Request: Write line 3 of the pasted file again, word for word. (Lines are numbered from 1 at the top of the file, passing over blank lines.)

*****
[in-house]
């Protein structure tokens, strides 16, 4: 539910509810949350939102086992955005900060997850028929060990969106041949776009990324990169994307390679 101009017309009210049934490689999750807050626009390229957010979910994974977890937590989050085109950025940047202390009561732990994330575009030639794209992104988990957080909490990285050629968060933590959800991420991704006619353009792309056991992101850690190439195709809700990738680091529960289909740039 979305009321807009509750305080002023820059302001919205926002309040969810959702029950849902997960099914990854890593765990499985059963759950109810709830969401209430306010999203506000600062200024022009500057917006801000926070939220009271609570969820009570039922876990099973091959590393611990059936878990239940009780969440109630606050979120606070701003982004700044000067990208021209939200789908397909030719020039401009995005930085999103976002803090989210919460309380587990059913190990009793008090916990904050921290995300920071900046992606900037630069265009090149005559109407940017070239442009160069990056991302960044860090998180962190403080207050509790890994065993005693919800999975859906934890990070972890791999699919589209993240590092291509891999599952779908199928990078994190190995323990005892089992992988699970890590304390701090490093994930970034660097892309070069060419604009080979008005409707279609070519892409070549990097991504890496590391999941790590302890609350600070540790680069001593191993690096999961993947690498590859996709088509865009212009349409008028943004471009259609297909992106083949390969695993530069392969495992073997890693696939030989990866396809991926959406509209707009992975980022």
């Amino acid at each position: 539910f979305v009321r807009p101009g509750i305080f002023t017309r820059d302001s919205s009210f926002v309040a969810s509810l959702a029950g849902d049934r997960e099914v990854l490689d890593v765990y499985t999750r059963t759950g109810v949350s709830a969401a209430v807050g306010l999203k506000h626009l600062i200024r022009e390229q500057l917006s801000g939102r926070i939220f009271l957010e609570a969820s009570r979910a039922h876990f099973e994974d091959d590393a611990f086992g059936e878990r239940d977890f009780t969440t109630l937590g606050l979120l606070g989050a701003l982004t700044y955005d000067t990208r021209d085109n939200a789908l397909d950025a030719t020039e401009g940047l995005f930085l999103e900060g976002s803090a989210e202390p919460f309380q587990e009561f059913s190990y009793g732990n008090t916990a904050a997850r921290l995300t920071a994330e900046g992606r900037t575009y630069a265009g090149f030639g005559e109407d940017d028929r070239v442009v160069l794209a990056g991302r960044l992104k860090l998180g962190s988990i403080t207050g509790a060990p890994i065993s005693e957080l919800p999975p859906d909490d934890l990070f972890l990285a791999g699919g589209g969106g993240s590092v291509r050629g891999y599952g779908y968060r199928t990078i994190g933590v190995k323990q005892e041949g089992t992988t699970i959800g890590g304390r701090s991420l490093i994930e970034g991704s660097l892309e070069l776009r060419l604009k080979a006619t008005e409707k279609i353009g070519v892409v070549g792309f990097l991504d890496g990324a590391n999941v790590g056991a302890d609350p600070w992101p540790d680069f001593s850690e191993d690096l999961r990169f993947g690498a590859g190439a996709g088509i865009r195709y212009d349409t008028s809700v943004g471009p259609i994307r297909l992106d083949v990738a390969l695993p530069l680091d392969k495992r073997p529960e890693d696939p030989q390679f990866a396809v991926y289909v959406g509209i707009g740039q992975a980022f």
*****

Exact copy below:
């Amino acid at each position: 539910f979305v009321r807009p101009g509750i305080f002023t017309r820059d302001s919205s009210f926002v309040a969810s509810l959702a029950g849902d049934r997960e099914v990854l490689d890593v765990y499985t999750r059963t759950g109810v949350s709830a969401a209430v807050g306010l999203k506000h626009l600062i200024r022009e390229q500057l917006s801000g939102r926070i939220f009271l957010e609570a969820s009570r979910a039922h876990f099973e994974d091959d590393a611990f086992g059936e878990r239940d977890f009780t969440t109630l937590g606050l979120l606070g989050a701003l982004t700044y955005d000067t990208r021209d085109n939200a789908l397909d950025a030719t020039e401009g940047l995005f930085l999103e900060g976002s803090a989210e202390p919460f309380q587990e009561f059913s190990y009793g732990n008090t916990a904050a997850r921290l995300t920071a994330e900046g992606r900037t575009y630069a265009g090149f030639g005559e109407d940017d028929r070239v442009v160069l794209a990056g991302r960044l992104k860090l998180g962190s988990i403080t207050g509790a060990p890994i065993s005693e957080l919800p999975p859906d909490d934890l990070f972890l990285a791999g699919g589209g969106g993240s590092v291509r050629g891999y599952g779908y968060r199928t990078i994190g933590v190995k323990q005892e041949g089992t992988t699970i959800g890590g304390r701090s991420l490093i994930e970034g991704s660097l892309e070069l776009r060419l604009k080979a006619t008005e409707k279609i353009g070519v892409v070549g792309f990097l991504d890496g990324a590391n999941v790590g056991a302890d609350p600070w992101p540790d680069f001593s850690e191993d690096l999961r990169f993947g690498a590859g190439a996709g088509i865009r195709y212009d349409t008028s809700v943004g471009p259609i994307r297909l992106d083949v990738a390969l695993p530069l680091d392969k495992r073997p529960e890693d696939p030989q390679f990866a396809v991926y289909v959406g509209i707009g740039q992975a980022f």